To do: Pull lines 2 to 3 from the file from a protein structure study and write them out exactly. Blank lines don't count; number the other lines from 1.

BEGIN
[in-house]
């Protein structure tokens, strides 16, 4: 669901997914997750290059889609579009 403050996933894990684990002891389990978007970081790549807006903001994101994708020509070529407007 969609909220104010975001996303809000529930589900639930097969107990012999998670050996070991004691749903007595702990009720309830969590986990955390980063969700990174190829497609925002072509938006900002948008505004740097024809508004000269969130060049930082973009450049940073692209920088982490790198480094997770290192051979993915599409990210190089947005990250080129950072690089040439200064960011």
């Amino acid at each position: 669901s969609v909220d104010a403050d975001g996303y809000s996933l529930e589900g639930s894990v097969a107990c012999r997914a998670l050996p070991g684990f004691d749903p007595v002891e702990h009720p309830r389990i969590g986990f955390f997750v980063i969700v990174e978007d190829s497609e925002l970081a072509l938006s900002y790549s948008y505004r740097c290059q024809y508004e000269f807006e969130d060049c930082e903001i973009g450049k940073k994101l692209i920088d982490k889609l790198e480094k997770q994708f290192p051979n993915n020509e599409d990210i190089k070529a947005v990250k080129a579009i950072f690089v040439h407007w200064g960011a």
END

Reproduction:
């Protein structure tokens, strides 16, 4: 669901997914997750290059889609579009 403050996933894990684990002891389990978007970081790549807006903001994101994708020509070529407007 969609909220104010975001996303809000529930589900639930097969107990012999998670050996070991004691749903007595702990009720309830969590986990955390980063969700990174190829497609925002072509938006900002948008505004740097024809508004000269969130060049930082973009450049940073692209920088982490790198480094997770290192051979993915599409990210190089947005990250080129950072690089040439200064960011």
């Amino acid at each position: 669901s969609v909220d104010a403050d975001g996303y809000s996933l529930e589900g639930s894990v097969a107990c012999r997914a998670l050996p070991g684990f004691d749903p007595v002891e702990h009720p309830r389990i969590g986990f955390f997750v980063i969700v990174e978007d190829s497609e925002l970081a072509l938006s900002y790549s948008y505004r740097c290059q024809y508004e000269f807006e969130d060049c930082e903001i973009g450049k940073k994101l692209i920088d982490k889609l790198e480094k997770q994708f290192p051979n993915n020509e599409d990210i190089k070529a947005v990250k080129a579009i950072f690089v040439h407007w200064g960011a």